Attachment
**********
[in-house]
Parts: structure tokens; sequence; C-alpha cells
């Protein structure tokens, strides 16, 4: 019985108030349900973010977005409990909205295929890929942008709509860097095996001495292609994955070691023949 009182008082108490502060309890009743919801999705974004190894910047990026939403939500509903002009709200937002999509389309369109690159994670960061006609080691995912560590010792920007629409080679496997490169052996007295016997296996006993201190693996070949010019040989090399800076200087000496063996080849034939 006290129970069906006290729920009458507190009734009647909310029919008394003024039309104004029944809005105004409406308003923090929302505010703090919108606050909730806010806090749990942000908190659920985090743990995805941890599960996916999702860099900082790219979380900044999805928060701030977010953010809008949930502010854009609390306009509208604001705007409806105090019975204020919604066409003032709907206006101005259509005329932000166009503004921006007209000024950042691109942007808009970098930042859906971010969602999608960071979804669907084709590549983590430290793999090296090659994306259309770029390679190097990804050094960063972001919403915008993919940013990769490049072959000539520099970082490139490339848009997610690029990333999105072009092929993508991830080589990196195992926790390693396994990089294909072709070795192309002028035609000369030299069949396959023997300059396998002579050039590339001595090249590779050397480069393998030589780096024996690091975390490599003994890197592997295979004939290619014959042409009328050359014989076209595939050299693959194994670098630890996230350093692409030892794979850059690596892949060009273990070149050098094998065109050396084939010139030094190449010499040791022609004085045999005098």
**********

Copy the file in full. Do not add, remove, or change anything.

[in-house]
Parts: structure tokens; sequence; C-alpha cells
């Protein structure tokens, strides 16, 4: 019985108030349900973010977005409990909205295929890929942008709509860097095996001495292609994955070691023949 009182008082108490502060309890009743919801999705974004190894910047990026939403939500509903002009709200937002999509389309369109690159994670960061006609080691995912560590010792920007629409080679496997490169052996007295016997296996006993201190693996070949010019040989090399800076200087000496063996080849034939 006290129970069906006290729920009458507190009734009647909310029919008394003024039309104004029944809005105004409406308003923090929302505010703090919108606050909730806010806090749990942000908190659920985090743990995805941890599960996916999702860099900082790219979380900044999805928060701030977010953010809008949930502010854009609390306009509208604001705007409806105090019975204020919604066409003032709907206006101005259509005329932000166009503004921006007209000024950042691109942007808009970098930042859906971010969602999608960071979804669907084709590549983590430290793999090296090659994306259309770029390679190097990804050094960063972001919403915008993919940013990769490049072959000539520099970082490139490339848009997610690029990333999105072009092929993508991830080589990196195992926790390693396994990089294909072709070795192309002028035609000369030299069949396959023997300059396998002579050039590339001595090249590779050397480069393998030589780096024996690091975390490599003994890197592997295979004939290619014959042409009328050359014989076209595939050299693959194994670098630890996230350093692409030892794979850059690596892949060009273990070149050098094998065109050396084939010139030094190449010499040791022609004085045999005098």